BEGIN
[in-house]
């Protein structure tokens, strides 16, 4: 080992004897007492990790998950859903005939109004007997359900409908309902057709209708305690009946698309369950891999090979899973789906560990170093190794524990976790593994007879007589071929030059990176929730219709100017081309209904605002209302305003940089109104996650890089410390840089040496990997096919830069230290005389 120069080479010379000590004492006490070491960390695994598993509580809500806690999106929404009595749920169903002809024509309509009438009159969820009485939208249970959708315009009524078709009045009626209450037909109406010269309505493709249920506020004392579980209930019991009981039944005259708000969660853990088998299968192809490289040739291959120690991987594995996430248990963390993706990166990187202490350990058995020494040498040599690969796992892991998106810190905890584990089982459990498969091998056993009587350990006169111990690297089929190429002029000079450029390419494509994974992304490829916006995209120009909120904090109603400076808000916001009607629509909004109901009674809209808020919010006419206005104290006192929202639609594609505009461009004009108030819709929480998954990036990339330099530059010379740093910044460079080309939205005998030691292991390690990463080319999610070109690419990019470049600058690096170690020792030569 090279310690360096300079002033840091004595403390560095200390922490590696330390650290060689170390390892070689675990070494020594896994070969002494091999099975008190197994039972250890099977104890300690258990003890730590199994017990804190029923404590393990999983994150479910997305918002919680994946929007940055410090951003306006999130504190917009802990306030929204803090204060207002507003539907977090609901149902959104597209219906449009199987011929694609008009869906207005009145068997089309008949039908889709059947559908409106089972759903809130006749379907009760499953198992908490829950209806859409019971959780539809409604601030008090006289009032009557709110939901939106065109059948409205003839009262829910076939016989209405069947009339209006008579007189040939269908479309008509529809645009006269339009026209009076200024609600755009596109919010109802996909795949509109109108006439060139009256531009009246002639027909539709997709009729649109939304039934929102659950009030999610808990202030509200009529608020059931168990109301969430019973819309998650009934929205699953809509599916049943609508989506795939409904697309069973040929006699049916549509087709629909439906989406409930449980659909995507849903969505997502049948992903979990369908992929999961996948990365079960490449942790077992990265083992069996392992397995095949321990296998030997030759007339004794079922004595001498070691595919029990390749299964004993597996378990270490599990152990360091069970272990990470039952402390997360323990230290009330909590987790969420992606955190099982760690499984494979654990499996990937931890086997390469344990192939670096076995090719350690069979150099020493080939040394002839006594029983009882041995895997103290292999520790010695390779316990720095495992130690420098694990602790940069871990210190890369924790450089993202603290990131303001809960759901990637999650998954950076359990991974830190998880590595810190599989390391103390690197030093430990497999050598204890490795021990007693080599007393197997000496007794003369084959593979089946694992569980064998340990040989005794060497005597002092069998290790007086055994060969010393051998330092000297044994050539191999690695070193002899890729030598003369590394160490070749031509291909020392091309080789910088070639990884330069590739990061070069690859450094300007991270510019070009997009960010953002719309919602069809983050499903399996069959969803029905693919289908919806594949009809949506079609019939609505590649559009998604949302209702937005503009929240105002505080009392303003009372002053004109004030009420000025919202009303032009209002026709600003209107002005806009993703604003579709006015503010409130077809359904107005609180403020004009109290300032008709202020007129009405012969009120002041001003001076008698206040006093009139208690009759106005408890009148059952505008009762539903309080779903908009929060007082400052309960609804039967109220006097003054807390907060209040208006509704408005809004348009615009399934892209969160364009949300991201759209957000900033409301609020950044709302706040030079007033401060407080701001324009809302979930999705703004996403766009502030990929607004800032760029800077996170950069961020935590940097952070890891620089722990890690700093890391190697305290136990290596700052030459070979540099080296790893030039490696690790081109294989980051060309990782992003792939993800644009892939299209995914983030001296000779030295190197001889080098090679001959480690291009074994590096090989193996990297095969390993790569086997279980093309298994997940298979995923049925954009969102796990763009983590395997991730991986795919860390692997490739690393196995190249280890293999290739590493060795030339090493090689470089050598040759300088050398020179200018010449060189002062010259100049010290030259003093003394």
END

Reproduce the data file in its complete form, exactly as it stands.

[in-house]
């Protein structure tokens, strides 16, 4: 080992004897007492990790998950859903005939109004007997359900409908309902057709209708305690009946698309369950891999090979899973789906560990170093190794524990976790593994007879007589071929030059990176929730219709100017081309209904605002209302305003940089109104996650890089410390840089040496990997096919830069230290005389 120069080479010379000590004492006490070491960390695994598993509580809500806690999106929404009595749920169903002809024509309509009438009159969820009485939208249970959708315009009524078709009045009626209450037909109406010269309505493709249920506020004392579980209930019991009981039944005259708000969660853990088998299968192809490289040739291959120690991987594995996430248990963390993706990166990187202490350990058995020494040498040599690969796992892991998106810190905890584990089982459990498969091998056993009587350990006169111990690297089929190429002029000079450029390419494509994974992304490829916006995209120009909120904090109603400076808000916001009607629509909004109901009674809209808020919010006419206005104290006192929202639609594609505009461009004009108030819709929480998954990036990339330099530059010379740093910044460079080309939205005998030691292991390690990463080319999610070109690419990019470049600058690096170690020792030569 090279310690360096300079002033840091004595403390560095200390922490590696330390650290060689170390390892070689675990070494020594896994070969002494091999099975008190197994039972250890099977104890300690258990003890730590199994017990804190029923404590393990999983994150479910997305918002919680994946929007940055410090951003306006999130504190917009802990306030929204803090204060207002507003539907977090609901149902959104597209219906449009199987011929694609008009869906207005009145068997089309008949039908889709059947559908409106089972759903809130006749379907009760499953198992908490829950209806859409019971959780539809409604601030008090006289009032009557709110939901939106065109059948409205003839009262829910076939016989209405069947009339209006008579007189040939269908479309008509529809645009006269339009026209009076200024609600755009596109919010109802996909795949509109109108006439060139009256531009009246002639027909539709997709009729649109939304039934929102659950009030999610808990202030509200009529608020059931168990109301969430019973819309998650009934929205699953809509599916049943609508989506795939409904697309069973040929006699049916549509087709629909439906989406409930449980659909995507849903969505997502049948992903979990369908992929999961996948990365079960490449942790077992990265083992069996392992397995095949321990296998030997030759007339004794079922004595001498070691595919029990390749299964004993597996378990270490599990152990360091069970272990990470039952402390997360323990230290009330909590987790969420992606955190099982760690499984494979654990499996990937931890086997390469344990192939670096076995090719350690069979150099020493080939040394002839006594029983009882041995895997103290292999520790010695390779316990720095495992130690420098694990602790940069871990210190890369924790450089993202603290990131303001809960759901990637999650998954950076359990991974830190998880590595810190599989390391103390690197030093430990497999050598204890490795021990007693080599007393197997000496007794003369084959593979089946694992569980064998340990040989005794060497005597002092069998290790007086055994060969010393051998330092000297044994050539191999690695070193002899890729030598003369590394160490070749031509291909020392091309080789910088070639990884330069590739990061070069690859450094300007991270510019070009997009960010953002719309919602069809983050499903399996069959969803029905693919289908919806594949009809949506079609019939609505590649559009998604949302209702937005503009929240105002505080009392303003009372002053004109004030009420000025919202009303032009209002026709600003209107002005806009993703604003579709006015503010409130077809359904107005609180403020004009109290300032008709202020007129009405012969009120002041001003001076008698206040006093009139208690009759106005408890009148059952505008009762539903309080779903908009929060007082400052309960609804039967109220006097003054807390907060209040208006509704408005809004348009615009399934892209969160364009949300991201759209957000900033409301609020950044709302706040030079007033401060407080701001324009809302979930999705703004996403766009502030990929607004800032760029800077996170950069961020935590940097952070890891620089722990890690700093890391190697305290136990290596700052030459070979540099080296790893030039490696690790081109294989980051060309990782992003792939993800644009892939299209995914983030001296000779030295190197001889080098090679001959480690291009074994590096090989193996990297095969390993790569086997279980093309298994997940298979995923049925954009969102796990763009983590395997991730991986795919860390692997490739690393196995190249280890293999290739590493060795030339090493090689470089050598040759300088050398020179200018010449060189002062010259100049010290030259003093003394």